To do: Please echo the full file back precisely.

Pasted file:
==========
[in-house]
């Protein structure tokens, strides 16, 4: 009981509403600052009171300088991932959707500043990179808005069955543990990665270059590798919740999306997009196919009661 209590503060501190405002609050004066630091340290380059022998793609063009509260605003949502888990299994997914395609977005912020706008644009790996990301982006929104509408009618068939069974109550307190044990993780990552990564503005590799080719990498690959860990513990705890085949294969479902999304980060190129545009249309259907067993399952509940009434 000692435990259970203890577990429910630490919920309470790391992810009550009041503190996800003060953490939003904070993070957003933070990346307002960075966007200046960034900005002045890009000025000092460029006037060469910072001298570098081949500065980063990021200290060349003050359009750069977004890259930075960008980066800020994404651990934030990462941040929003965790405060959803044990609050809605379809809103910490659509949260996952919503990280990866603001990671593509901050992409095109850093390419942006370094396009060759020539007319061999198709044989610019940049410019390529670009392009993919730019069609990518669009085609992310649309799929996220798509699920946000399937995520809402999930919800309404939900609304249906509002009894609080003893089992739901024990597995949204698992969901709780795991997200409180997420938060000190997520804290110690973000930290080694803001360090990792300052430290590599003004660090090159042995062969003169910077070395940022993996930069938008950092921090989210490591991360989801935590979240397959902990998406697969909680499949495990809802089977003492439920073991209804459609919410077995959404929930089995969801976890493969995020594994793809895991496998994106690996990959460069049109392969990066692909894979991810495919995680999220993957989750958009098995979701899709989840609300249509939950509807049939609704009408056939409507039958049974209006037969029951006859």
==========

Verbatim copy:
[in-house]
């Protein structure tokens, strides 16, 4: 009981509403600052009171300088991932959707500043990179808005069955543990990665270059590798919740999306997009196919009661 209590503060501190405002609050004066630091340290380059022998793609063009509260605003949502888990299994997914395609977005912020706008644009790996990301982006929104509408009618068939069974109550307190044990993780990552990564503005590799080719990498690959860990513990705890085949294969479902999304980060190129545009249309259907067993399952509940009434 000692435990259970203890577990429910630490919920309470790391992810009550009041503190996800003060953490939003904070993070957003933070990346307002960075966007200046960034900005002045890009000025000092460029006037060469910072001298570098081949500065980063990021200290060349003050359009750069977004890259930075960008980066800020994404651990934030990462941040929003965790405060959803044990609050809605379809809103910490659509949260996952919503990280990866603001990671593509901050992409095109850093390419942006370094396009060759020539007319061999198709044989610019940049410019390529670009392009993919730019069609990518669009085609992310649309799929996220798509699920946000399937995520809402999930919800309404939900609304249906509002009894609080003893089992739901024990597995949204698992969901709780795991997200409180997420938060000190997520804290110690973000930290080694803001360090990792300052430290590599003004660090090159042995062969003169910077070395940022993996930069938008950092921090989210490591991360989801935590979240397959902990998406697969909680499949495990809802089977003492439920073991209804459609919410077995959404929930089995969801976890493969995020594994793809895991496998994106690996990959460069049109392969990066692909894979991810495919995680999220993957989750958009098995979701899709989840609300249509939950509807049939609704009408056939409507039958049974209006037969029951006859």